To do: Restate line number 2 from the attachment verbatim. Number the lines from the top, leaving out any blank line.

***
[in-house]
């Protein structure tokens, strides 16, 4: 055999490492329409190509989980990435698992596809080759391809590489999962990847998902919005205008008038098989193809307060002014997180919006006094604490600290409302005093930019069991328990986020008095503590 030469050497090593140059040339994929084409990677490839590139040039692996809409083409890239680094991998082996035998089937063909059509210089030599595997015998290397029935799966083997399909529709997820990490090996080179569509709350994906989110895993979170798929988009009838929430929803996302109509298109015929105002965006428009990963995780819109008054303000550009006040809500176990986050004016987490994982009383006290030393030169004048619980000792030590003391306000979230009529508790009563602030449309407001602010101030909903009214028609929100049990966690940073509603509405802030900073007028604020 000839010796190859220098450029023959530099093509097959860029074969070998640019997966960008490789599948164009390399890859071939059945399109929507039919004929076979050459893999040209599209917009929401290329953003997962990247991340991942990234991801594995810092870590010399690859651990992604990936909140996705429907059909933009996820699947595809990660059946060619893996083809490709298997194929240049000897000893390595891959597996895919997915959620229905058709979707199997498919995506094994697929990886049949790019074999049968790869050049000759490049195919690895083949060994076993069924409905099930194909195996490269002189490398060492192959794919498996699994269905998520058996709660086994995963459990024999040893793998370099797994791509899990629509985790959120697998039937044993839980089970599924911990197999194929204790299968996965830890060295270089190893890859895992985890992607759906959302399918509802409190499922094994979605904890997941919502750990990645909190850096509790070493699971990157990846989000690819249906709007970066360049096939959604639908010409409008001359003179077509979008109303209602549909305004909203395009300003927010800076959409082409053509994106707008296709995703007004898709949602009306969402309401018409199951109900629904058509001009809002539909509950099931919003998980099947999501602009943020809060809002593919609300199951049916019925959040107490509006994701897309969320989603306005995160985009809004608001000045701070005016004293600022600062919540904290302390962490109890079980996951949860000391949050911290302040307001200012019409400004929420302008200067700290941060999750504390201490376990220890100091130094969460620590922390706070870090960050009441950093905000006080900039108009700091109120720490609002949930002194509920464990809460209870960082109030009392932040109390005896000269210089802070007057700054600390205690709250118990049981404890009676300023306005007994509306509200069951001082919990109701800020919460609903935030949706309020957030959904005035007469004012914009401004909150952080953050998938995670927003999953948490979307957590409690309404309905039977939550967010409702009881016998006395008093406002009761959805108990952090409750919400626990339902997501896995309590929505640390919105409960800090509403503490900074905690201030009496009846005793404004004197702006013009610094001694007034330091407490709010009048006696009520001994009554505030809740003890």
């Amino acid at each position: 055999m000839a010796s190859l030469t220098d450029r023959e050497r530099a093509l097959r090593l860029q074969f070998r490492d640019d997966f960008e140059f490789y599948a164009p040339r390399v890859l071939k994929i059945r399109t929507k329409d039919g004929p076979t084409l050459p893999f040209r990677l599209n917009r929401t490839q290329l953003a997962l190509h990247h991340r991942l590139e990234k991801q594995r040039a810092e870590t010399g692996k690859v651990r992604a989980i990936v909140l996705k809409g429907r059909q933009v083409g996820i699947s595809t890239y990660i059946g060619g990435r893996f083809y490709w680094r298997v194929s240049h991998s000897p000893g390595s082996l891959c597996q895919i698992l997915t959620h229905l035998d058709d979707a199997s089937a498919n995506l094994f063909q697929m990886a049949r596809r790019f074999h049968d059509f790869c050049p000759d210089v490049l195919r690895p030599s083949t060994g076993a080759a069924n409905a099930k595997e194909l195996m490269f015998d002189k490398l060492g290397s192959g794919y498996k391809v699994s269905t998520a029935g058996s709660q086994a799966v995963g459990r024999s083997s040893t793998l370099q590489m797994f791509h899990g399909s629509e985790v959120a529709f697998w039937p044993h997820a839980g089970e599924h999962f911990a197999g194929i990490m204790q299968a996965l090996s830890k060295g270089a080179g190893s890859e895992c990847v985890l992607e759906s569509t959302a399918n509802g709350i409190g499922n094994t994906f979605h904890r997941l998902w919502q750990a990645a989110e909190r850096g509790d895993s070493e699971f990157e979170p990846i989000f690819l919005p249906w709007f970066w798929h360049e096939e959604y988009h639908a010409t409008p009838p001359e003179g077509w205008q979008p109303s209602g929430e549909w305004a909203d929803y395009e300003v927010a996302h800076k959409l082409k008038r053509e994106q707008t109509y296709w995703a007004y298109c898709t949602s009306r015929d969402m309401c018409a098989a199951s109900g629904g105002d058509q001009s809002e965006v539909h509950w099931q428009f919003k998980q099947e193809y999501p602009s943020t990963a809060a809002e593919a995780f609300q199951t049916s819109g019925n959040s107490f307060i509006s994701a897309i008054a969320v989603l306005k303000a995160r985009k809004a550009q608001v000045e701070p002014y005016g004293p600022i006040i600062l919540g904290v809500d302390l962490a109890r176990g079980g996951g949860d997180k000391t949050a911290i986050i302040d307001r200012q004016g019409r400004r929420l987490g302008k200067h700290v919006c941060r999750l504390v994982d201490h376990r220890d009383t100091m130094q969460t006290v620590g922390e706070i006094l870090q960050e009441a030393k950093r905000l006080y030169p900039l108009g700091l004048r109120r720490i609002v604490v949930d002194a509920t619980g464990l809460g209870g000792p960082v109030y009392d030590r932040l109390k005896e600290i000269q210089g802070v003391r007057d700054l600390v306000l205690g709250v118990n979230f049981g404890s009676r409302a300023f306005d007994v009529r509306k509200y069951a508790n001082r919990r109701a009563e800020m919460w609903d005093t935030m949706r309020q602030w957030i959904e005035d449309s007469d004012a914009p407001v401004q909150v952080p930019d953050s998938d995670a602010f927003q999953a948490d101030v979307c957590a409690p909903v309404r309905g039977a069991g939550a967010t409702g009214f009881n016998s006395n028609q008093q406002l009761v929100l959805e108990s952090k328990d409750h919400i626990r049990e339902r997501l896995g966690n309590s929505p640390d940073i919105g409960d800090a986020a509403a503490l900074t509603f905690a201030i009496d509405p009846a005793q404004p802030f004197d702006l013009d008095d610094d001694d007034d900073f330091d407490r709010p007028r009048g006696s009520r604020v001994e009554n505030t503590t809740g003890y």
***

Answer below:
């Protein structure tokens, strides 16, 4: 055999490492329409190509989980990435698992596809080759391809590489999962990847998902919005205008008038098989193809307060002014997180919006006094604490600290409302005093930019069991328990986020008095503590 030469050497090593140059040339994929084409990677490839590139040039692996809409083409890239680094991998082996035998089937063909059509210089030599595997015998290397029935799966083997399909529709997820990490090996080179569509709350994906989110895993979170798929988009009838929430929803996302109509298109015929105002965006428009990963995780819109008054303000550009006040809500176990986050004016987490994982009383006290030393030169004048619980000792030590003391306000979230009529508790009563602030449309407001602010101030909903009214028609929100049990966690940073509603509405802030900073007028604020 000839010796190859220098450029023959530099093509097959860029074969070998640019997966960008490789599948164009390399890859071939059945399109929507039919004929076979050459893999040209599209917009929401290329953003997962990247991340991942990234991801594995810092870590010399690859651990992604990936909140996705429907059909933009996820699947595809990660059946060619893996083809490709298997194929240049000897000893390595891959597996895919997915959620229905058709979707199997498919995506094994697929990886049949790019074999049968790869050049000759490049195919690895083949060994076993069924409905099930194909195996490269002189490398060492192959794919498996699994269905998520058996709660086994995963459990024999040893793998370099797994791509899990629509985790959120697998039937044993839980089970599924911990197999194929204790299968996965830890060295270089190893890859895992985890992607759906959302399918509802409190499922094994979605904890997941919502750990990645909190850096509790070493699971990157990846989000690819249906709007970066360049096939959604639908010409409008001359003179077509979008109303209602549909305004909203395009300003927010800076959409082409053509994106707008296709995703007004898709949602009306969402309401018409199951109900629904058509001009809002539909509950099931919003998980099947999501602009943020809060809002593919609300199951049916019925959040107490509006994701897309969320989603306005995160985009809004608001000045701070005016004293600022600062919540904290302390962490109890079980996951949860000391949050911290302040307001200012019409400004929420302008200067700290941060999750504390201490376990220890100091130094969460620590922390706070870090960050009441950093905000006080900039108009700091109120720490609002949930002194509920464990809460209870960082109030009392932040109390005896000269210089802070007057700054600390205690709250118990049981404890009676300023306005007994509306509200069951001082919990109701800020919460609903935030949706309020957030959904005035007469004012914009401004909150952080953050998938995670927003999953948490979307957590409690309404309905039977939550967010409702009881016998006395008093406002009761959805108990952090409750919400626990339902997501896995309590929505640390919105409960800090509403503490900074905690201030009496009846005793404004004197702006013009610094001694007034330091407490709010009048006696009520001994009554505030809740003890």